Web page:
Stone Parish Council

Annual Council Budget 2014-15

Stone Parish Council Annual Budget 2014-15Stone Parish Council has formally approved the annual budget for 2014-15, lining up a whole host of support and benefits to young, old, unemployed and working parish residents.

Building on seven years of commitment to youth provision, the council’s offering is further enhanced in 2014 through the establishment of two apprenticeship placements, administrative and horticultural, providing local youths with valuable skills and experience while they train in a related subject.

Assistance for business start-ups will be created through introduction of a virtual office service from Stone Pavilion, enabling fledgling parish businesses to operate from a professional business address and make use of meeting room, reception facilities, and reduced print costs.

The council is keen that the current squeeze on local government finance does not result in decline of the local street scene and has committed a budget to enable installation, upgrade or replacement of bins, benches and other fixtures at council parks and gardens to ensure residents can maintain a sense of pride in their surroundings.

Provision has been made to continue the Stone Heritage Project, which aims to establish an online portal enabling access to digitized council minutes from 1896 onwards, parish photos and maps, and an archive of press cuttings helping existing and new residents to appreciate the history of the parish.

The council will continue to provide a dedicated base at Stone Pavilion for the delivery of advice services to local residents needing help with financial, legal or other worries.

On top of introduction of new services, the council has reconfirmed its popular annual calendar of community events offering a fantastic mix of activities for all ages, which are all free for residents to attend.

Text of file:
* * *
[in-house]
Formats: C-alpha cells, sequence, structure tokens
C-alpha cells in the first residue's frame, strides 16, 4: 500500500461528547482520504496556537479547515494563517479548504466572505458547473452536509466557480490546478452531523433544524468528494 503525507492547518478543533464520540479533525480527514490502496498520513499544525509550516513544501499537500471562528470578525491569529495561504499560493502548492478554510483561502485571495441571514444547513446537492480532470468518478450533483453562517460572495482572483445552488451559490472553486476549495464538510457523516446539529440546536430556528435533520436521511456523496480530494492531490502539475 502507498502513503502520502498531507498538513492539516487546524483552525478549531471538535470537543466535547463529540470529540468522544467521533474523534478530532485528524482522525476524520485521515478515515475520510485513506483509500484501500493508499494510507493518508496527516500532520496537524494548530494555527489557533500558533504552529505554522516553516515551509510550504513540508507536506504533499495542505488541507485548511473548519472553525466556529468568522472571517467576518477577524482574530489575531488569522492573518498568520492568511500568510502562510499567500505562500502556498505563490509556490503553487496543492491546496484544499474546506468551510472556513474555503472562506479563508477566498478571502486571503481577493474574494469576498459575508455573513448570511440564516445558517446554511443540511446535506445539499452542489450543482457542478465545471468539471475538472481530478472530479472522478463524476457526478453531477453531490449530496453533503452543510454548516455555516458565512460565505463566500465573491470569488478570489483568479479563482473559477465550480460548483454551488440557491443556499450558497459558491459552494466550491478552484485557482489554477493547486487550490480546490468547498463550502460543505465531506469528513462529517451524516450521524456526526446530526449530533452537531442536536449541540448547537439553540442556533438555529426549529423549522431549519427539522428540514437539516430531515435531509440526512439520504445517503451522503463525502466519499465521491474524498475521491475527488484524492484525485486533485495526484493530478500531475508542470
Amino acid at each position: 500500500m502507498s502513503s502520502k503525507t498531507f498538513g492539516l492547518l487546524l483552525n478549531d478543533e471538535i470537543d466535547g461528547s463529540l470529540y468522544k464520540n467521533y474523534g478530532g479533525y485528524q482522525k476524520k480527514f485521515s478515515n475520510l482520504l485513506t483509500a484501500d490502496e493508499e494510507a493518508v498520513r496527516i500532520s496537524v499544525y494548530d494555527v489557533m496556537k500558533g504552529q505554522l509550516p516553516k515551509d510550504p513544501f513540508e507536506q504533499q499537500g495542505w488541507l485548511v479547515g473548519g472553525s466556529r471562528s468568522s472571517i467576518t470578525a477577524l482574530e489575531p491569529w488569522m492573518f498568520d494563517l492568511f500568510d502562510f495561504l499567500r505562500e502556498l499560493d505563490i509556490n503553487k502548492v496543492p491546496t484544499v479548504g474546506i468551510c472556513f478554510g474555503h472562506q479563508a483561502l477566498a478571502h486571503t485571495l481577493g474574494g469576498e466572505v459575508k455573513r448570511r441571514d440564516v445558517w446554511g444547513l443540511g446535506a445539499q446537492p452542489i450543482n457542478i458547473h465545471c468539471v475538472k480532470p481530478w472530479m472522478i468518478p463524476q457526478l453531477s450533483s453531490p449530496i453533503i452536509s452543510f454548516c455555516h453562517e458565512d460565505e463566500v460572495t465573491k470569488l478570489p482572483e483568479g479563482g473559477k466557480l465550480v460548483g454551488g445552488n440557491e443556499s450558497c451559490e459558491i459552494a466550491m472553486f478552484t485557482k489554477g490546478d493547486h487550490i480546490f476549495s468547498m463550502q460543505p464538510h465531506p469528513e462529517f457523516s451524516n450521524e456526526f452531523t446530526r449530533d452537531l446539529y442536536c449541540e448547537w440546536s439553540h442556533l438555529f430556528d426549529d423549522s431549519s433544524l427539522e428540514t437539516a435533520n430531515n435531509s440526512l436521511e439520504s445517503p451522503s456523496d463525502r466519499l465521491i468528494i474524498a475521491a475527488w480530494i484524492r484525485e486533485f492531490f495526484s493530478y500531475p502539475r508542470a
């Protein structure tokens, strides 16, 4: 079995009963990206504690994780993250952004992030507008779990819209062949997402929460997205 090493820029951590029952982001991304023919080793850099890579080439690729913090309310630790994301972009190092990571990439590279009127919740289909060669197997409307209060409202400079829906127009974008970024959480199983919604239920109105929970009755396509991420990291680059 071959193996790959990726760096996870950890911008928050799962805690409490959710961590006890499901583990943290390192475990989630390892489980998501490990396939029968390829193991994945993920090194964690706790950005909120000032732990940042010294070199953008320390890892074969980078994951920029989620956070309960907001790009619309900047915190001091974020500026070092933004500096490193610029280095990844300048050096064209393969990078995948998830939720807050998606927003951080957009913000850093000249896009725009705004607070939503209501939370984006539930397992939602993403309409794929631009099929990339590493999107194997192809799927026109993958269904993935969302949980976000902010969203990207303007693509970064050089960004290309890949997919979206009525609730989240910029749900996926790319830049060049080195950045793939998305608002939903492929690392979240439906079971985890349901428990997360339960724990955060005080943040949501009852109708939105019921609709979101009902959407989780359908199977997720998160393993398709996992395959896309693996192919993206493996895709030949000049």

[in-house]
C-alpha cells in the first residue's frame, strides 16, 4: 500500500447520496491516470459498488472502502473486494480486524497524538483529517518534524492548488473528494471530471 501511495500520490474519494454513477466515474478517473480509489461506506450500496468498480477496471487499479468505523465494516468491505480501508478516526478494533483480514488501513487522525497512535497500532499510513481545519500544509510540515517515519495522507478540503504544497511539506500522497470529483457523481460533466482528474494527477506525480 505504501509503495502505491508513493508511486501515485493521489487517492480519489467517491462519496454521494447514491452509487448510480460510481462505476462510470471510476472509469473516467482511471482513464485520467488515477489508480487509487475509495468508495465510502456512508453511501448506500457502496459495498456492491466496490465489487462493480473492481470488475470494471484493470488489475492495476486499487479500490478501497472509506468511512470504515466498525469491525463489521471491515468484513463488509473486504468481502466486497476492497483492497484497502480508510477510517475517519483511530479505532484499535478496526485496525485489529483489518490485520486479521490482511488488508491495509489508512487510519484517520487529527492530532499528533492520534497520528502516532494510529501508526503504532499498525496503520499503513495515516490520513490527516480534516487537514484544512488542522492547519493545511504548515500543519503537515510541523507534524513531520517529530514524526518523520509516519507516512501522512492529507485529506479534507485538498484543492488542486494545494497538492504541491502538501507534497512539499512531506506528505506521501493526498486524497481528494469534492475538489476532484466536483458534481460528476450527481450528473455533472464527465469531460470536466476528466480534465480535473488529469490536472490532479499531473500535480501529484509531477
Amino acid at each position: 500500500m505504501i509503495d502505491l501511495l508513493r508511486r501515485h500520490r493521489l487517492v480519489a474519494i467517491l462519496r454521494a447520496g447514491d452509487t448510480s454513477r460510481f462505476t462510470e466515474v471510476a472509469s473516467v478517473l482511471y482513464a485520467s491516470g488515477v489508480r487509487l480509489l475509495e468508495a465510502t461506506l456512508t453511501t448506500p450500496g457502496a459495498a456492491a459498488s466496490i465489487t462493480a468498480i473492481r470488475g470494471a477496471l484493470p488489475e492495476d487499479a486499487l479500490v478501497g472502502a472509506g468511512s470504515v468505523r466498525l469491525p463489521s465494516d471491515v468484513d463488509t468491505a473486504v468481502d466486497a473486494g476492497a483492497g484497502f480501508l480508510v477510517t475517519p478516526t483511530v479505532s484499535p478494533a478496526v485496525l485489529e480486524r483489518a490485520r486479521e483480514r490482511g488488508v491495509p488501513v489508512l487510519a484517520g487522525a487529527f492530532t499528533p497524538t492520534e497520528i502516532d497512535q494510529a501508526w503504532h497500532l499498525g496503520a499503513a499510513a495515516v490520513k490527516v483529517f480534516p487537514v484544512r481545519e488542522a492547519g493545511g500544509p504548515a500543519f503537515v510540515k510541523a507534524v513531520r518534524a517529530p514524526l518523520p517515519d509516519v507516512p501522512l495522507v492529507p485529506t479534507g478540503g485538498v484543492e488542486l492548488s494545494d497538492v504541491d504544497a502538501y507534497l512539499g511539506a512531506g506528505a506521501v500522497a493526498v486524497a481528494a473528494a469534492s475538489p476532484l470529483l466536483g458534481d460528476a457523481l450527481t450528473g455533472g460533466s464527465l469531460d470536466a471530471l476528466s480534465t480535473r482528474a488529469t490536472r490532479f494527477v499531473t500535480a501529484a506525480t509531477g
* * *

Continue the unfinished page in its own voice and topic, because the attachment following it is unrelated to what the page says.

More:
This includes Stone Fete, the Easter Egg Hunt, Remembrance Service and Christmas Light Switch-On; as well as continued support for the popular monthly senior citizens tea & cake mornings, providing an opportunity for social interaction, provision of valuable advice, and educational presentations by topical speakers.

However, despite the positive ambitions of the budget, the council has also been required to confront declining financial support in the form of reduced grants to support services.

Following legislative changes in 2013 to the way that council tax is collected and distributed, parish and town councils continue to feel the brunt of dwindling grants to support local activities, leaving many with a sizable deficit to manage.

Grant funding has been provided by central government to borough and district councils to pass on to parishes in their area to support budgets affected by the council tax changes, however many local authorities have chosen to reduce the level of funding passed down, with some choosing not to devolve any funding whatsoever.

Understandably, this has caused considerable unrest within the sector and, following significant lobbying, it is understood that Brandon Lewis MP (Parliamentary Under Secretary of State at the Department for Communities and Local Government) has written personally to district leaders to ensure funding is passed on.

Dartford Borough Council continues to show commitment to pass on grant funding, although resolved to reduce this by 15% for 2014-15 to reflect the overall reduction in the Revenue Support Grant provided to local authorities.

Dartford Council has also reduced funding provided to parishes via S136, historically provided to offset concurrent functions and prevent double taxation, in favour of establishment of a parish grant scheme designed to support collaborative or innovative parish schemes.

In total, the parish council faces a reduction in funding of £10,263, equivalent to 20% of its grant funding compared to the previous year.

In order to deliver the positive ambitions of the budget, the council has been required to make savings by reducing overheads and resolve a small tax rise to meet funding deficits.

Unlike other tiers of authority, central government doesn’t provide any grants to enable parish and town councils to achieve a council tax freeze resulting in the need for the annual parish tax to increase from £67.09 to £71.01 for a Band D property. This represents a rise of £3.92 (6%) per year or 7.5p per week.

The council is committed to ongoing reviews of expenditure to ensure efficiency across all services and to give attention to income generating activities to reduce pressure on local taxpayers as much as possible.

Following a review of its business strategy, the council has increased its proportion of income from services from 9% in 2007 to a proposed level of 23% in the forthcoming budget. The council hopes this will continue to help mitigate further expected reductions in funding over the next few years.

The council welcomes feedback regarding budget proposals. To submit comments regarding the budget, or to find out about any of the new services proposed in the budget, please email